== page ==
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English Education, Vol. 51, No. 1, October 2018

Cover Art for English Education, Vol. 51, No. 1, October 2018

Table of Contents

  • Editorial: #MeToo in English Education [FREE ACCESS]

    Tara Star Johnson and Shea Kerkhoff

    Abstract: Abstract for this article is currently not available.

    Keywords: #MeToo, Sexual Harassment, Time’s Up movement

  • Teaching Global Literature to “Disturb the Waters”: A Case Study

    Kelly K. Wissman

    Abstract: Within this qualitative case study, I describe how a fifth-grade teacher in an affluent and culturally homogenous school attempted to “disturb the waters” through teaching global literature. Framed by transactional theories of response and critical language awareness, I identify three central pedagogical moves that supported disruptions of students’ assumptions and beliefs: (1) inviting students to share their aesthetic transactions, (2) privileging multiple perspectives and genres, and (3) calling attention to language choices as a central line of inquiry. I argue that both transactional and critical approaches to literacy and language are necessary in order to move students beyond disinterested and prejudicial responses to global literature and to challenge commonly held beliefs.

    Keywords: Diversity, Elementary, Case Study, Global Literature

  • Translating Theory to Practice: Exploring Teachers’ Raciolinguistic Literacies in Secondary English Classrooms

    Kate Seltzer and Cati V. de los Ríos

    Abstract: This case study of two secondary English teachers integrates a critical translingual approach in two urban classrooms. Our inquiry is guided by two questions: (1) How did two teachers engage critical translingual approaches in their classrooms? (2) How did their positionalities shape implementation of these approaches? This article illustrates how teachers’ stances and practices can be affected by their identities, pointing to the ways that diverse teachers must approach their translanguaging pedagogies with an understanding of raciolinguistic ideologies. We end with a call for teacher educators to help teachers engage the transgressive elements of translanguaging in English classrooms and hone their raciolinguistic literacies so that they can design classroom learning in more humanizing ways.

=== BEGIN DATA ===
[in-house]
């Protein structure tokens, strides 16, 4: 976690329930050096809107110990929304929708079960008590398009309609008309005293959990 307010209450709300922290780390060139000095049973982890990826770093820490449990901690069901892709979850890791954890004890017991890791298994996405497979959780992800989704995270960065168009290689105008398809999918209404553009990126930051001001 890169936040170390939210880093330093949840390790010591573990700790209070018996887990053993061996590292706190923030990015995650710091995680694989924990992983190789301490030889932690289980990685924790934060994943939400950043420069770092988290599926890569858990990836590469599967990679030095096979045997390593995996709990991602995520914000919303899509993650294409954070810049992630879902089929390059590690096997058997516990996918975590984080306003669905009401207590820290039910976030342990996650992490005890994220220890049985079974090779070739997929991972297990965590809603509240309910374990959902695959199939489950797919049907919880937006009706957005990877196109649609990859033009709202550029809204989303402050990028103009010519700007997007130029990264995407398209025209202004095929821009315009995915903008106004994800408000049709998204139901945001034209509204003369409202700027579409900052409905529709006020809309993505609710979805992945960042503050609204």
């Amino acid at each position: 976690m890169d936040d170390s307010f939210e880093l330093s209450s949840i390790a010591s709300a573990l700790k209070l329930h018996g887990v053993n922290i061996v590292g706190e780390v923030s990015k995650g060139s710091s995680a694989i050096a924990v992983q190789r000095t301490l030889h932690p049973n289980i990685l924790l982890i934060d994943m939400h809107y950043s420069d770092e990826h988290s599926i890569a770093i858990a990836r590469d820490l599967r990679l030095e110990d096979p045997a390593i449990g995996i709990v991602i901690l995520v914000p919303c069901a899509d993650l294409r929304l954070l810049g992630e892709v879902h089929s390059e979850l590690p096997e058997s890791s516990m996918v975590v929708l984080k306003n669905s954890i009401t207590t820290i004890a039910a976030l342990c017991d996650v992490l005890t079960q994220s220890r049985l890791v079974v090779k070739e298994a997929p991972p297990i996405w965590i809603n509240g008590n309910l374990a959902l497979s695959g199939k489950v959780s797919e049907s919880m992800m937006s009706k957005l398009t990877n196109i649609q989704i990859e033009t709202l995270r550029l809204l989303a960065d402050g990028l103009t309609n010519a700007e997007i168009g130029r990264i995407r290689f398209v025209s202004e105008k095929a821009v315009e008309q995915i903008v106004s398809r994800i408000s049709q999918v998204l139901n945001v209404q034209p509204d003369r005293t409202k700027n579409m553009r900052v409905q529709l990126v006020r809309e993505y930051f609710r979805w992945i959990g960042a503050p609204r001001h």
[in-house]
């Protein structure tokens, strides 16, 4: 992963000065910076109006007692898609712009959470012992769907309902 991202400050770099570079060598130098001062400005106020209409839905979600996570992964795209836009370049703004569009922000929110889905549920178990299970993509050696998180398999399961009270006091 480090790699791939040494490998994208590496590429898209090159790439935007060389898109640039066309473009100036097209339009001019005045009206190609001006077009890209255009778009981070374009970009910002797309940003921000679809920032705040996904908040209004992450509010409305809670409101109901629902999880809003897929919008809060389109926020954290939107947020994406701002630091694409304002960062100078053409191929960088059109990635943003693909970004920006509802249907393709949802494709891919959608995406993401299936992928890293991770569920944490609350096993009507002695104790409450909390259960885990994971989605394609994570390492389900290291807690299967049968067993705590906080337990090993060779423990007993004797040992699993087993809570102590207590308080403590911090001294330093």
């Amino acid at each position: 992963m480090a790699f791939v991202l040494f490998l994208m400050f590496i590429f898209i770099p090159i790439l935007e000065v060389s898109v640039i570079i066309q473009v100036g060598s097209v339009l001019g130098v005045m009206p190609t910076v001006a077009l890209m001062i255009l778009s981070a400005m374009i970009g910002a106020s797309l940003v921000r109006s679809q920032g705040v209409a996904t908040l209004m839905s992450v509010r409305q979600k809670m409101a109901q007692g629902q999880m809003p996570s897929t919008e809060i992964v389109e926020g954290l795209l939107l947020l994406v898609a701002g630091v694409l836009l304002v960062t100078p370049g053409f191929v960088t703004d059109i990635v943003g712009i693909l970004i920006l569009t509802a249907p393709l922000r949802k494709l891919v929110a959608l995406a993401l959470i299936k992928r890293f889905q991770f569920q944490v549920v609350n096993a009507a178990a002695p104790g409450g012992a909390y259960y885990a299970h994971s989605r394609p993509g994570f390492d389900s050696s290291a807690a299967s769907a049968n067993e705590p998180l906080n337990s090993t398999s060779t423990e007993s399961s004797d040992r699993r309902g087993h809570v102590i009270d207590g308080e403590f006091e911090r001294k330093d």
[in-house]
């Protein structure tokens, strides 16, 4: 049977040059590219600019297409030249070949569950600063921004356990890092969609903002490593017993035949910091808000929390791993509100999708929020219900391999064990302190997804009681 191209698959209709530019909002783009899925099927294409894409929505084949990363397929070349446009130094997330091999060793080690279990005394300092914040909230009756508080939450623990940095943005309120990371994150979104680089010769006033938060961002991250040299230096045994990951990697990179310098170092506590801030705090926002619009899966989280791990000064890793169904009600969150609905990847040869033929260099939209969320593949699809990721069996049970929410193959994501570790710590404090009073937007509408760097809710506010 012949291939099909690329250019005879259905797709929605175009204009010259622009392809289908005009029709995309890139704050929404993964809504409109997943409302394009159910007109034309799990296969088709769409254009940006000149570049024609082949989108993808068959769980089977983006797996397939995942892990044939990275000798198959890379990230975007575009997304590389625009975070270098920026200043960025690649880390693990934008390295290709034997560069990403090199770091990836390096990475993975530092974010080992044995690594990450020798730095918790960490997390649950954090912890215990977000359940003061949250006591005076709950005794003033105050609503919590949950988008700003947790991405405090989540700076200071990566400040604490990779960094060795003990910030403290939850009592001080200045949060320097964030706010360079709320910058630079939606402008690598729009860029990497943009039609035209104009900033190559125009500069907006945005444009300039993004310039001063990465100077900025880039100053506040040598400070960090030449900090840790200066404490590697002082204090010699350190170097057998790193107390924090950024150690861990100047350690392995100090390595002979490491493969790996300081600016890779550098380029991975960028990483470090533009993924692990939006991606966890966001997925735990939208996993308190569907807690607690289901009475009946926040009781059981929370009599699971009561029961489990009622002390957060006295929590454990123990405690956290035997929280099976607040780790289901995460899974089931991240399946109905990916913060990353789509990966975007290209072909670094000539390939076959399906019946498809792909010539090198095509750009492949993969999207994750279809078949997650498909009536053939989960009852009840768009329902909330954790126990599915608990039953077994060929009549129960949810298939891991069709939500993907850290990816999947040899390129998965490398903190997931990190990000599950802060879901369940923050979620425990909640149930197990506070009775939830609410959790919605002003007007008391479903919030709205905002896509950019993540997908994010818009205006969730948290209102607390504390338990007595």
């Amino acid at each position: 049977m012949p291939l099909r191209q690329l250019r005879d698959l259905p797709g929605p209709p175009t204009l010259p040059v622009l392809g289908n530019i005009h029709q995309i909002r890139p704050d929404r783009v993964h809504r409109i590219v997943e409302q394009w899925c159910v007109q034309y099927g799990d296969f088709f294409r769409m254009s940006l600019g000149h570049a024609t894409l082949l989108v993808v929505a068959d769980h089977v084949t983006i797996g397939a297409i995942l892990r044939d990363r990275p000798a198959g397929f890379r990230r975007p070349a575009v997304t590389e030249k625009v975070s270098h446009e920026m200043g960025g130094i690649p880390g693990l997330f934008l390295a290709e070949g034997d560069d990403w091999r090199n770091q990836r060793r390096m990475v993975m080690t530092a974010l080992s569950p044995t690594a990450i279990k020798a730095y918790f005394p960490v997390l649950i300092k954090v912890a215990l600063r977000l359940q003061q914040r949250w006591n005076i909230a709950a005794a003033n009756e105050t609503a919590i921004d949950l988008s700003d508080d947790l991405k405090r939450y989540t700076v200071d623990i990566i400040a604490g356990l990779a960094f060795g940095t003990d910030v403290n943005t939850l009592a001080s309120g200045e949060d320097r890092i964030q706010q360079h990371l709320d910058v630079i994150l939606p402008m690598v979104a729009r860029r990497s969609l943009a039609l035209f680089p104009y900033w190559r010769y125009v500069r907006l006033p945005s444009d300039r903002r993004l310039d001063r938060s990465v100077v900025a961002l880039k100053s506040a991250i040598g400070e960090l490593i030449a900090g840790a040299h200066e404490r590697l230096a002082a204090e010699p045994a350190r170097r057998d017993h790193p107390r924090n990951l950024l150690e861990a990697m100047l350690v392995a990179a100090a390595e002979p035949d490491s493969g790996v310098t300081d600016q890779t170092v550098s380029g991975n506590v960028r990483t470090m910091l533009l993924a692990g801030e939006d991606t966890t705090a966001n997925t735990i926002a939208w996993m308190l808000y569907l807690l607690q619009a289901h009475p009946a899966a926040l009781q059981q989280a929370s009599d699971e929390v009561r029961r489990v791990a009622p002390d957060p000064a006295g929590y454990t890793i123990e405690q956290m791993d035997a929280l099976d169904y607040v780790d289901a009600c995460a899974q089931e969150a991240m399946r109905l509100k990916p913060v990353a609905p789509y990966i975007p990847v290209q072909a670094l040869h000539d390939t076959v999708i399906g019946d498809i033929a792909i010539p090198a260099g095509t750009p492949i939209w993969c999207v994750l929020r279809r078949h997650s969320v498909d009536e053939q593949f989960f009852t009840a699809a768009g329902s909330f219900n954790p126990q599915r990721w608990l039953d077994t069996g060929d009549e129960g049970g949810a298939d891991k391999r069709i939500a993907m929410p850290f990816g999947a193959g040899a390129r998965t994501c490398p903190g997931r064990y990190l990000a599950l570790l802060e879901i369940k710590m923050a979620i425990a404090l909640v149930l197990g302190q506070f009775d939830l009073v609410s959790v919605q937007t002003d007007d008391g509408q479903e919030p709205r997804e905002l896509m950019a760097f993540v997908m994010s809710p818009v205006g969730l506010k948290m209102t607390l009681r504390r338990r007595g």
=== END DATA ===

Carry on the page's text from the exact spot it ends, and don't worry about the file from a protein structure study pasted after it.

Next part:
Keywords: Diversity, Critical Literacy, translanguaging, Case Study, Race and Language, Raciolinguistics

  • Provocateur Piece: From “Turning the Page” to Getting Our Noses out of the Book: How NCTE Can Translate Its Words into Activism

    Noah Asher Golden and Deborah Bieler

    Abstract: This article raises questions about the role of NCTE in an era of widespread education reform that often runs counter to a wide body of scholarship and members’ understandings of ways to build strong, equitable educational systems. The authors call on NCTE to reinvent itself primarily as a space from which to take action toward equity and justice. This provocateur piece offers a loving critique of NCTE’s notion of advocacy at a time when neoliberal education reforms limit educators’ capacity to carry out our collective responsibilities to marginalized and vulnerable youth.

    Keywords: Diversity, Advocacy, Critical Literacy, educational policy, Activism, Glocal Community, NCTE

  • Provocateur Piece: Policy, Practice, and Dialogue: A Framework for NCTE Action and Relational Strategy

    Leah A. Zuidema

    Abstract: This essay is an invited response to Noah Asher Golden and Deborah Bieler’s Provocateur Piece in this issue in which they share a loving critique of the National Council of Teachers of English (NCTE). This response highlights and extends Golden and Bieler’s observation about “the strengths of our members: policy, practice, and dialogue.” The response essay illustrates how NCTE, an association for literacy educators, could use “policy, practice, and dialogue” as a framework to drive and connect its work.

    Keywords: Advocacy, educational policy, Activism, Teacher Agency, NCTE

  • Magnificent Things and Terrible Men: Teaching Sherman Alexie in the Age of #MeToo [FREE ACCESS]

    Jeff Spanke

    Abstract: The #MeToo and Time’s Up movements have each cast light on the prevalence of sexual harassment in a variety of media industries. In this piece, I reflect on a college YAL seminar in which my students read Sherman Alexie’s The Absolutely True Diary of a Part-Time Indian. The class discussion quickly became focused on Alexie himself and his surrounding accusations and subsequent admission of sexual misconduct. This piece seeks to catalog our conversation in hopes that as teachers, we may come to our own conclusions about silence, voice, choice, and when we can or should ever judge characters in art by the character of the artist.

    Keywords: Young Adult Literature, Preservice Teachers, #MeToo, Time’s Up movement, Sherman Alexie

  • Announcements [FREE ACCESS]

* Journal articles are provided in PDF format and can be opened using the free Adobe® Reader® program or a comparable viewer. Click here to download and install the most recent version of Adobe Reader.

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A Professional Association of Educators in English Studies, Literacy, and Language Arts